Maternal and Child Health Journal

, Volume 16, Issue 4, pp 929–935 | Cite as

Depression and Pregnancy Stressors Affect the Association Between Abuse and Postpartum Depression

  • D. Yvette LaCoursiere
  • Kathryn P. Hirst
  • Elizabeth Barrett-Connor


To determine how psychosocial factors affect the association between a history of abuse and postpartum depression (PPD). Women at four urban hospitals in Utah were enrolled ≤48 h of delivering a live-born infant. At enrollment, pregravid history of physical or sexual abuse was obtained via self-report. Psychosocial covariates such as pregnancy stressors and depression were also collected. Pregnancy stressors were categorized using “stressor” questions from the Pregnancy Risk Assessment Monitoring System. The primary outcome measure, a pre-specified Edinburgh Postnatal Depression Scale score of ≥12 was obtained 6–8 weeks postpartum. Among the 1,038 women studied, psychosocial risk factors were common: abuse history 11.7%, pregnancy stressors–financial 49.1%, emotional 35.0%, partner-associated 19.8%, and traumatic 10.3% and depression history 16.7%. While abuse was associated with a +PPD screen in a preliminary model [aOR 2.05 (1.28, 3.26)], adding psychosocial covariates reduced the unadjusted association of abuse and PPD [aOR 1.12 (0.66, 1.91)]. After adjustment, PPD was associated with depression history [aOR 2.85 (1.90, 4.28)], prepregnancy BMI [aOR 1.04 (1.01, 1.07)] multiple stressors [3 categories aOR 4.35 (2.00, 9.46)]; 4 categories [aOR 6.36 (2.07, 19.49)] and sum of stressors * history of abuse [aOR 1.50 (0.92, 2.46)]. Interestingly only women with a moderate number of stressors were sensitive to an abuse history. Abuse and pregnancy stressors are common and interact to influence the likelihood of screening positive for PPD.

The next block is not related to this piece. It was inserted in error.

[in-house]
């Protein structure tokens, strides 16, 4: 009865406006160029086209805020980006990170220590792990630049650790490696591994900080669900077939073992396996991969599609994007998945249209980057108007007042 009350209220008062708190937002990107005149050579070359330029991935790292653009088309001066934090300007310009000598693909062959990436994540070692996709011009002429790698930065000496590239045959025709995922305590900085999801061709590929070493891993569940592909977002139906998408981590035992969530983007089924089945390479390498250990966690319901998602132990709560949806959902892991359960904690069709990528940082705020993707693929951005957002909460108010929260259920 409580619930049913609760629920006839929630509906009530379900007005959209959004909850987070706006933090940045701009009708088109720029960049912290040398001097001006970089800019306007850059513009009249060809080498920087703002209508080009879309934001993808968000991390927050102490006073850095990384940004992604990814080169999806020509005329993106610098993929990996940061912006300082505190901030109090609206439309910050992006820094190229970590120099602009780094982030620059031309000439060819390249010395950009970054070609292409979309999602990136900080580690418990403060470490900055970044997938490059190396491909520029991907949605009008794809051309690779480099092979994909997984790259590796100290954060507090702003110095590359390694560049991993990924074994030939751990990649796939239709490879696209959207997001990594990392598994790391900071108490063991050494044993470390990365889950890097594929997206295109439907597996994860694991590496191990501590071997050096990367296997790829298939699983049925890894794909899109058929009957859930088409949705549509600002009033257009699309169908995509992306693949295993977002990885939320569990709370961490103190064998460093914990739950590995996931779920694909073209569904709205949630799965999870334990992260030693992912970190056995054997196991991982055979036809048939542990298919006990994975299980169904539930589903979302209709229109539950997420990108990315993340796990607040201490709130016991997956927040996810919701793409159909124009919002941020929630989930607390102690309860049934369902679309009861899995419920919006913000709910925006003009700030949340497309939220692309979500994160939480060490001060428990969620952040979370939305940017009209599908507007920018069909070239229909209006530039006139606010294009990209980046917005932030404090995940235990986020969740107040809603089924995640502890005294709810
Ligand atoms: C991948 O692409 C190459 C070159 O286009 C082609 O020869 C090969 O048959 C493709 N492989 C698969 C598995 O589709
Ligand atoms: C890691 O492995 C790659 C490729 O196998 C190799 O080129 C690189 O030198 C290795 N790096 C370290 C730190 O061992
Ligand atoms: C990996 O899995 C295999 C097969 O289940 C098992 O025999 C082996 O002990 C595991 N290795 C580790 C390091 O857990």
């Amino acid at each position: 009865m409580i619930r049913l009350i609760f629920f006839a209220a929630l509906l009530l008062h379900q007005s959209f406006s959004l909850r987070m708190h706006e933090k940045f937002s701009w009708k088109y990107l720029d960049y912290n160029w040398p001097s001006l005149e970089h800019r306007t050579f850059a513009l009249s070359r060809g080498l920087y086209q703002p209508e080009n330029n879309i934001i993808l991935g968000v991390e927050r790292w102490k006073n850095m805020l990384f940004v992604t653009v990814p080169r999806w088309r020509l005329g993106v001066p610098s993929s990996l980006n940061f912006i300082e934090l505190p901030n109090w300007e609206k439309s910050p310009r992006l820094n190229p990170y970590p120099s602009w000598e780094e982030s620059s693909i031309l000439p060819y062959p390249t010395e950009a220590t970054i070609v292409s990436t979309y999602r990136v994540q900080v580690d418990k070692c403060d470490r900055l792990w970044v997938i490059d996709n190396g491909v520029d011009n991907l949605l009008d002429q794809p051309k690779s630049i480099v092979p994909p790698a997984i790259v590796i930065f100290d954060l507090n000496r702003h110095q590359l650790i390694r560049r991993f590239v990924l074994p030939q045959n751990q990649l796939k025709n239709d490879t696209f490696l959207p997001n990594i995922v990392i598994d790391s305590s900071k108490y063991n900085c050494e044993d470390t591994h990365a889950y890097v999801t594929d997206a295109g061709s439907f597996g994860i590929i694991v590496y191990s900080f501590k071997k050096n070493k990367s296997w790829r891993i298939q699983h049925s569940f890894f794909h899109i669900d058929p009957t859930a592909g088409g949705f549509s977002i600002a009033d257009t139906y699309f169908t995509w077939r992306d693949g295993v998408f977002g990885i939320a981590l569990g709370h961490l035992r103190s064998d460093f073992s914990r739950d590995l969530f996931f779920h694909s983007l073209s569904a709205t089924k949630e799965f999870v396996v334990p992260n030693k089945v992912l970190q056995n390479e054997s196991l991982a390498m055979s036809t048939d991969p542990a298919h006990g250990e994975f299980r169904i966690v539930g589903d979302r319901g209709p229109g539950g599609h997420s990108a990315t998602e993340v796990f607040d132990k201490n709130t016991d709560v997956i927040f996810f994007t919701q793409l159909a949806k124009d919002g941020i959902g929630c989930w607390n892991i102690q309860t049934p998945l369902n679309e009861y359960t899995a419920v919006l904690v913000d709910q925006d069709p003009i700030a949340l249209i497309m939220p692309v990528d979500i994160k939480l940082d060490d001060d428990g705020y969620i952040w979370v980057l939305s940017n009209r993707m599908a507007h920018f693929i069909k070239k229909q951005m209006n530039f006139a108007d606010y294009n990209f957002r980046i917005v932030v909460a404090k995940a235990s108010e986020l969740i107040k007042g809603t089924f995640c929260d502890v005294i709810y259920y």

Abuse Pregnancy stressors Depression and postpartum depression 


  1. 1.
    Ross, L. E., & Dennis, C. L. (2009). The prevalence of postpartum depression among women with substance use, an abuse history, or chronic illness: A systematic review. Journal of Womens Health (Larchmt), 18(4), 475–486.CrossRefGoogle Scholar
  2. 2.
    Lang, A. J., Rodgers, C. S., & Lebeck, M. M. (2006). Associations between maternal childhood maltreatment and psychopathology and aggression during pregnancy and postpartum. Child Abuse and Neglect, 30(1), 17–25.PubMedCrossRefGoogle Scholar
  3. 3.
    Nayak, M. B., & Al-Yattama, M. (1999). Assault victim history as a factor in depression during pregnancy. Obstetrics and Gynecology, 94(2), 204–208.PubMedCrossRefGoogle Scholar
  4. 4.
    O’Hara, M. W., & Swain, A. M. (1996). Rates and risk of postpartum depression–a meta-analysis. International Review of Psychiatry, 8, 37–54.CrossRefGoogle Scholar
  5. 5.
    Kendler, K. S., Bulik, C. M., Silberg, J., Hettema, J. M., Myers, J., & Prescott, C. A. (2000). Childhood sexual abuse and adult psychiatric and substance use disorders in women: An epidemiological and cotwin control analysis. Archives of General Psychiatry, 57(10), 953–959.PubMedCrossRefGoogle Scholar
  6. 6.
    Cohen, M. M., Schei, B., Ansara, D., Gallop, R., Stuckless, N., & Stewart, D. E. (2002). A history of personal violence and postpartum depression: Is there a link? Archives of Women’s Mental Health, 4, 83–92.CrossRefGoogle Scholar
  7. 7.